Saturday, May 19, 2007
From Netizen Kevikens
Sent: Friday, May 18, 2007 12:11 PM
To: "email@example.com" <firstname.lastname@example.org>
Subject: From Netizen Kevikens
This past week I attented a conference of the ATC, the American Transport Commission in Baltimore. Among the topics that came up was the run up in transportation costs for all movers of freight. None of the freight movers, either in trucking or railroads can any longer move any cargo without raising their rates. The necessity of doing this was bemoaned by all the conferencees as everyone knew that these costs would then be added to the costs of everything from the the delivery of raw materials to industry to finished goods to market. This will result in a reduction of buying power as consumers will be left with less cash for discretionary buying and this could propel the economy into a steep recesssion. Naturally the question of how the damage caused by the rising costs of transportation fuel could be mitigated came up and some interesting proposals were voiced. I'll mention a few of them.
Long distance trucking may have to be drastically curtailed as a mode of long distance transportation. The price of filling up a tractor trailer vehicle with diesel fuel has reached the point where the value of the fuel used excedes the value of the cargo being hauled.Representatives of the rail industry pointed out that locomotives can transport these heavy and bulky cargoes, grain, ores, coal and lumber for now and still cost effectively but not much longer if the costs of diesel fuel keep going up. In addition the railroads pointed out that over the past two decades or so so much excess trackage was torn up that even if fuel were to stabilize there is not enough rail capacity to take over what the trucking industry had been hauling. Some of the rail officials have seriously suggested that as we still have an abundance of coal that existing steam engines be returned to the rails. Apparently there are several hundred old steam engines on tourists lines and in museums that could be returned to service in this emergency until something more permanent could be constructed. The more permanent solution they mentioned was to electrify most rail lines to use electric locomotives to replace the oil burning diesels. The electric power could be generated by coal or perhaps hydro-electric. Either one would be preferable to burning oil. Here along the East Coast many of the rail lines are electified but at the moment they are moving only passengers, not freight and rail officials say that must change.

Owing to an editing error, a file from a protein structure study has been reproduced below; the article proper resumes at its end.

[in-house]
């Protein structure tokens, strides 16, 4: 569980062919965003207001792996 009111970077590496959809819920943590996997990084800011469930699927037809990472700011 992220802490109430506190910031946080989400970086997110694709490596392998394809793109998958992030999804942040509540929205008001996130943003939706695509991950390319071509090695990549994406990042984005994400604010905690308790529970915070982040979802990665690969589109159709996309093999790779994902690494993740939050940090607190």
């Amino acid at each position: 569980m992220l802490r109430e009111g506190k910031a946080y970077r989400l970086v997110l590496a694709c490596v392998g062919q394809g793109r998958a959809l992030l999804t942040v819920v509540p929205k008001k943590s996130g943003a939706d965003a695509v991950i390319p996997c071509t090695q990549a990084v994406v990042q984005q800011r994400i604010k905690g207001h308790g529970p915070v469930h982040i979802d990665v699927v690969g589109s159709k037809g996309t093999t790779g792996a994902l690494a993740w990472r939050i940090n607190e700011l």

I did not have the opportunity to stay for the last day of the conference but I believe they were set to adopt a resolution calling upon the Federal Government to temporarialy ban long distance trucking moves and to nationalize the railroads, place them under federal jurisdiction and immediately start the construction of electric lines and phase oil burning diesel locomotives out of use. Before leaving Baltimore I did pick up a draft copy of the resolution and it requests that members write to their state legislators and congressman asking for these policies to be implemented. If so please mention to them that the ATC will formaly adopt this resolution as settled policy.